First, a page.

How can I pipe the new password to smbpasswd so I can automate my installation process.


Thanks to Mark I found the answer:

(echo newpassword; echo confirmNewPassword) | smbpasswd -s

BTW: (echo oldpasswd; echo newpasswd) | smbpasswd -s does not work.

  • 5
    -1 This is exactly the answer of Mark, just changing variable names. – JorgeeFG Aug 26 '13 at 14:35
  • 10
    +1 to offset JorgeeFG; I think that the new variable names contain a distinction, if you read closely. Mark's answer implies that smbpasswd is expecting an old password and a new one, but this answer implies that smbpasswd is expecting a password and a password confirmation. The second interpretation is the correct one, and so I feel Mark's answer is less helpful than this one. – Matt Aug 12 '15 at 0:09

I use the following in one of my scripts:

   echo -ne "$PASS\n$PASS\n" | smbpasswd -a -s $LOGIN

With echo:

-e : escape sequences, like \n

-n : don't add implicit newline at end

With smbpasswd:

-a : add new user

-s : silent

  • 1
    or echo -ne "$PASS\n" | tee - | smbpasswd -a -s $LOGIN? – user533832 May 14 '13 at 11:31
  • smbpasswd’s -s stands for “use stdin for password prompt”, not “silent” – Michael Aug 25 '16 at 6:58
  • @Michael according to samba.org/samba/docs/man/manpages/smbpasswd.8.html it means both "silent" (no prompts) and "read from stdin" (instead of /dev/ptty) – Bruno De Fraine Aug 25 '16 at 8:29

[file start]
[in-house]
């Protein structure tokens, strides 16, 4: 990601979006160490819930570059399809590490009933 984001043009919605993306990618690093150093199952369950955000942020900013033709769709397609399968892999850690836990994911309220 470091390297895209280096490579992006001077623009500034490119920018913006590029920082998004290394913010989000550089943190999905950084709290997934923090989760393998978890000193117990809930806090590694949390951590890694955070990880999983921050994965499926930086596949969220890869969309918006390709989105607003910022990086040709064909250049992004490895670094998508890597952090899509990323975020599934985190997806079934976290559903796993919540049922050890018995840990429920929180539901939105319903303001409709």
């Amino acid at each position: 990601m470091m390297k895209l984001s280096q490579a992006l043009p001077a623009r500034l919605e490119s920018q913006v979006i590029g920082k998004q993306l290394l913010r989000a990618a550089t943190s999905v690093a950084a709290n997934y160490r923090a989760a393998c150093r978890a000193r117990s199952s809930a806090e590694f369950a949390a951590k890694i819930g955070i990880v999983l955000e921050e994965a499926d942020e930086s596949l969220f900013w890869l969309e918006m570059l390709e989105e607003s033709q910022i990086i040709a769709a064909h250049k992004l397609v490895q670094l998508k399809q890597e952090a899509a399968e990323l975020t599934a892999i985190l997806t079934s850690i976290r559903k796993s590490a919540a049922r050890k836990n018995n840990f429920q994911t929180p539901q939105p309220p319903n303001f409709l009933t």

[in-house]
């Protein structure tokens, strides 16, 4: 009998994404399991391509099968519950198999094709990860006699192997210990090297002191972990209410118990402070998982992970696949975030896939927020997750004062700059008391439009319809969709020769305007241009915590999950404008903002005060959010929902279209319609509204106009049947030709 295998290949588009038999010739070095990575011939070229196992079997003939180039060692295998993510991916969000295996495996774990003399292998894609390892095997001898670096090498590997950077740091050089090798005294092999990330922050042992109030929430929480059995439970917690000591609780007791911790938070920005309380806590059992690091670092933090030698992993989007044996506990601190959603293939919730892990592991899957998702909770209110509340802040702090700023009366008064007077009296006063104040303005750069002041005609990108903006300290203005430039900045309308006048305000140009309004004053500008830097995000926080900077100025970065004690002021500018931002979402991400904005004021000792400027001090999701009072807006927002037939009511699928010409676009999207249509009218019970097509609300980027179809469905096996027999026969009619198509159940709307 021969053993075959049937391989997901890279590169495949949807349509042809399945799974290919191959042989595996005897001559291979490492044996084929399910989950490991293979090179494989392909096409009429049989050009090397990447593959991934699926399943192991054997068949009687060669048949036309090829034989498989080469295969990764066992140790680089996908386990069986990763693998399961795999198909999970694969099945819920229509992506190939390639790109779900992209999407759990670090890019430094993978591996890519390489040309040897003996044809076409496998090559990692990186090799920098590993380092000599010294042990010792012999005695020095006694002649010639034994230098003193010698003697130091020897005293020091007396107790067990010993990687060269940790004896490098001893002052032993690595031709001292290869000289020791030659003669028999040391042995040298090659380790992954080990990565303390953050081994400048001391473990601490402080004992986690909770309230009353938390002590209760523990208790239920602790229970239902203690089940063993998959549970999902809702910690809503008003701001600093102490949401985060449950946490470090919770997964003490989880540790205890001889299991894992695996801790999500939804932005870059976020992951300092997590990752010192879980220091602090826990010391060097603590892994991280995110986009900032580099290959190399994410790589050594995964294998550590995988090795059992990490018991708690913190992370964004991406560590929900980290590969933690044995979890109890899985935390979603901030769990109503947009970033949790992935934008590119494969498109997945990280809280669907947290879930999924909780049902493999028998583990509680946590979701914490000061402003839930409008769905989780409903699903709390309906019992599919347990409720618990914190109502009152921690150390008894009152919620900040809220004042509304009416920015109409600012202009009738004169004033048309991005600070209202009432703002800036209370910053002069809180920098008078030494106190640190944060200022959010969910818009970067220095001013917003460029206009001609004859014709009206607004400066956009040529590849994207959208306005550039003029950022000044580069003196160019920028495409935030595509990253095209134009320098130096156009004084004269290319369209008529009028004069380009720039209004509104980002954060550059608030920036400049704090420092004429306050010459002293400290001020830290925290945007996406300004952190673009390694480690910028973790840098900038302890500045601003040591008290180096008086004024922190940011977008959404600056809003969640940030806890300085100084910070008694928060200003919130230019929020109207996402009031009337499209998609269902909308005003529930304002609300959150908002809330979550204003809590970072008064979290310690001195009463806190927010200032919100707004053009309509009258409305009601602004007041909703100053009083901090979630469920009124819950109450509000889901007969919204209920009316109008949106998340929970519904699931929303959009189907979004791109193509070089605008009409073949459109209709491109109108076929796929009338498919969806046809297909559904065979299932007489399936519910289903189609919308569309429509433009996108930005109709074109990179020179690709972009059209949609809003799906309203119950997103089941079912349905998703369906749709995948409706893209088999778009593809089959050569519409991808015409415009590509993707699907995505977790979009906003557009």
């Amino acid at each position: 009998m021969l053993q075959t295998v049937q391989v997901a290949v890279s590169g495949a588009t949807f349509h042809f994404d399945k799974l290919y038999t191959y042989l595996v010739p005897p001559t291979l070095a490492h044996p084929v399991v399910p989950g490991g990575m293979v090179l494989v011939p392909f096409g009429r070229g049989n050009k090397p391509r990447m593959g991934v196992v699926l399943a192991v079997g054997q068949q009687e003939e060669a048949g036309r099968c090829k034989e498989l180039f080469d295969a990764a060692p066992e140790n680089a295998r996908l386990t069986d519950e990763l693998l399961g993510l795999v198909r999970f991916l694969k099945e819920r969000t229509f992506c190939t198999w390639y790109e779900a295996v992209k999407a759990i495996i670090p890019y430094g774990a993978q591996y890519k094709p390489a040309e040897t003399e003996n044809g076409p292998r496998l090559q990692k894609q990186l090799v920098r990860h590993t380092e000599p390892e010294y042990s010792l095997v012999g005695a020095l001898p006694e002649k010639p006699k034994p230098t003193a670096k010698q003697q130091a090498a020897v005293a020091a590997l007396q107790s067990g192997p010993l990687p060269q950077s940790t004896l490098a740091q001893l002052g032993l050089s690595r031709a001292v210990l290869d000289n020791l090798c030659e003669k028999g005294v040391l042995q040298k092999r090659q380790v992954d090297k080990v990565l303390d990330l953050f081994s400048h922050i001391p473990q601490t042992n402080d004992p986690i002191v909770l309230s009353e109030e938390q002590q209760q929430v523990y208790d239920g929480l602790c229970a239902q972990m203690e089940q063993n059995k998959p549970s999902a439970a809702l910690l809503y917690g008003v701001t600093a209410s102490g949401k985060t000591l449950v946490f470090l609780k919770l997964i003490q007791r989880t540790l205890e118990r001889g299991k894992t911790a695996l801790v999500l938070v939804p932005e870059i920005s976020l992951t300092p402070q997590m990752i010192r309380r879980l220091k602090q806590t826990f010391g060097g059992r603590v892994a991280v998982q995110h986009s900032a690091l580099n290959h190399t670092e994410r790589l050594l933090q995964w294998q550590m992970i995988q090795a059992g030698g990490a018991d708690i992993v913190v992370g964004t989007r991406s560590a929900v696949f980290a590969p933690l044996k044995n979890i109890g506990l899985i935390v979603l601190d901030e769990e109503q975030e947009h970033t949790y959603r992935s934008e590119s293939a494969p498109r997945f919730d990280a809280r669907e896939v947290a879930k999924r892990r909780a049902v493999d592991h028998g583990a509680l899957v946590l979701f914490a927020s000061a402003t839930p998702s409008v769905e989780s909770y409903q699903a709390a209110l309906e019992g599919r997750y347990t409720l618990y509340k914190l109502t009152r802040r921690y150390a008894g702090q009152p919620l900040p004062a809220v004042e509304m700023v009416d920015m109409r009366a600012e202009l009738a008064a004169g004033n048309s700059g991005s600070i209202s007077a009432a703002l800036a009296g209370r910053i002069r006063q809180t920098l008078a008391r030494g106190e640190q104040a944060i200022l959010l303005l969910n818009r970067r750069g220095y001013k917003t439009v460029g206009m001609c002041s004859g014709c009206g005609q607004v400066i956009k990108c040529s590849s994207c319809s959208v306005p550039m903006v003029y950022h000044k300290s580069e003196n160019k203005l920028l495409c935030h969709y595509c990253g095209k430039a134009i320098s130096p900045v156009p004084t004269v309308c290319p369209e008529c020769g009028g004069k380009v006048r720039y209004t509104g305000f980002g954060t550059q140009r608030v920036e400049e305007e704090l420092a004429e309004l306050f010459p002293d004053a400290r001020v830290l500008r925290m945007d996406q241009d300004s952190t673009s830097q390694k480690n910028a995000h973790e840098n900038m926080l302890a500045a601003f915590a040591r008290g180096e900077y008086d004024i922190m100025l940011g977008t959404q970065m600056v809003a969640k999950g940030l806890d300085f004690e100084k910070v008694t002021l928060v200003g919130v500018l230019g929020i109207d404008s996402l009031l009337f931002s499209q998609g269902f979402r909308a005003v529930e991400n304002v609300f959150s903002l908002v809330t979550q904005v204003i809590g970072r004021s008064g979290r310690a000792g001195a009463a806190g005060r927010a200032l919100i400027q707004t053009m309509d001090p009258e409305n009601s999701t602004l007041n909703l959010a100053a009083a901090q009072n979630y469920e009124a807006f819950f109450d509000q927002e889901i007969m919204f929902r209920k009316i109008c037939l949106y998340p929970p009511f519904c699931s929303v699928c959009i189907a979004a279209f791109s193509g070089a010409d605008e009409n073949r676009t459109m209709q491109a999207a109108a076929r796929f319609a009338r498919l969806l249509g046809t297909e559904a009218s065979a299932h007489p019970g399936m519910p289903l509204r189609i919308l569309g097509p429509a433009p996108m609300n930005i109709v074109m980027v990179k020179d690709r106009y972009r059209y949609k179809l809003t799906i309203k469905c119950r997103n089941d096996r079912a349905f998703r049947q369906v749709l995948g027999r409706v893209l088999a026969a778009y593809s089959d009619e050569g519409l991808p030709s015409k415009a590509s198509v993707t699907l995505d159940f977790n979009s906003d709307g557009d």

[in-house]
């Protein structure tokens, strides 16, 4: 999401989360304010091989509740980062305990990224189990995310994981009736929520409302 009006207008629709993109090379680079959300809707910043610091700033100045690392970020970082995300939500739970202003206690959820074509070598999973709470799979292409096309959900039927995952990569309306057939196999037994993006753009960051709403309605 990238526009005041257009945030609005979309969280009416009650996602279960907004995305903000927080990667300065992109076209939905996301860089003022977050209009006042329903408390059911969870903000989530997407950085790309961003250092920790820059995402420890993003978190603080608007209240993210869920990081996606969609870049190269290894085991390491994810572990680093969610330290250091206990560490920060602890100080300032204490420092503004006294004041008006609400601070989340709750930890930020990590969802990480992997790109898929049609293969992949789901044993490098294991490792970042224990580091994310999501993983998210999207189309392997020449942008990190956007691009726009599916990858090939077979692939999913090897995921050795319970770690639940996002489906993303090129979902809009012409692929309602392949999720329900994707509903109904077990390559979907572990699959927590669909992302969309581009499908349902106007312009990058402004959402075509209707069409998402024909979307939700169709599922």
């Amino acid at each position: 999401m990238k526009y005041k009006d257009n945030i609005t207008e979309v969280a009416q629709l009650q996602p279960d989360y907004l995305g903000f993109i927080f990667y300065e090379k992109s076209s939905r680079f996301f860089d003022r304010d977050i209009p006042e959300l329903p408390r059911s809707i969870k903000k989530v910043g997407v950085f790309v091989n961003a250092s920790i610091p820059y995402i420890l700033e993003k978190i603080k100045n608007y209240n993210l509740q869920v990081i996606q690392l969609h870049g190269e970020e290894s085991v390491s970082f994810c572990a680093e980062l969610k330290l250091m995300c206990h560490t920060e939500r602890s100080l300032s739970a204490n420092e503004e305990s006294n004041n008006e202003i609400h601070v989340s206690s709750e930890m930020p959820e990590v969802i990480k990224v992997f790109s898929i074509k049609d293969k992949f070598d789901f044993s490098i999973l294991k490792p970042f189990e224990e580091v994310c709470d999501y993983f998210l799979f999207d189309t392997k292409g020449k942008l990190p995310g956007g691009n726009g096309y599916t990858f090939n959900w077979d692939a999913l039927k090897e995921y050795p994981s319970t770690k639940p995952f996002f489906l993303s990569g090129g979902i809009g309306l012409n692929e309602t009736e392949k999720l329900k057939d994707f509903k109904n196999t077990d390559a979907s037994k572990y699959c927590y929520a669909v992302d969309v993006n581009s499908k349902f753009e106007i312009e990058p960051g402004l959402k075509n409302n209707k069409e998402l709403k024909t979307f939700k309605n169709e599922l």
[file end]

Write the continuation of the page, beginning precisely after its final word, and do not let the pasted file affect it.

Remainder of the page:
Try something like this:

(echo oldpasswd; echo newpasswd) | smbpasswd -s

Use this echo 'somepassword' | tee - | smbpasswd -s

  • 3
    thanks, fwiw that's the only syntax I could get working in a Dockerfile: RUN PASS=myrootpassword ; echo ${PASS} | tee - | smbpasswd -a -s – jamshid Aug 1 '14 at 18:43
  • I also found this answer useful as the only syntax I could get working in a Puppet exec resource; the approach beginning with a paren failed because Puppet couldn't find the command "(echo". Thank you! – dbrewer Jul 19 '16 at 21:48

I had to create a new Samba user in a Puppet 5.x Exec resource and for various reasons none of the above worked. Fortunately this rather silly-looking command worked:

yes vagrant|head -n 2|smbpasswd -a -s vagrant

Password here is of course "vagrant".


This unfortunately is not desirable for two reasons: 1) if the user uses a combination of '\n' in the password there will be a mismatch in the input 2) if there are unix users on the system, then a user using the utility ps may see the password

A better way would be to put the names in a file and read from the file and use python pexpect to read them, not like below, but the simple script is enough to see how to use pexpect

#converted from: http://pexpect.sourceforge.net/pexpect.html
#child = pexpect.spawn('scp foo myname@host.example.com:.')
#child.expect ('Password:')
#child.sendline (mypassword)
import pexpect
import sys
child = pexpect.spawn('/usr/bin/smbpasswd -a '+str(user))
child.expect('New SMB password:')
child.sendline (passwd)
child.expect ('Retype new SMB password:')
child.sendline (passwd)

then try: ./smbpasswd.py userName1 'f#@(&*(_\n895'


using either pipelines or redirection.

  • 1
    This simply doesn't answer the question. – markrian Jul 30 '15 at 18:39

Your Answer

By clicking “Post Your Answer”, you agree to our terms of service, privacy policy and cookie policy

Not the answer you're looking for? Browse other questions tagged or ask your own question.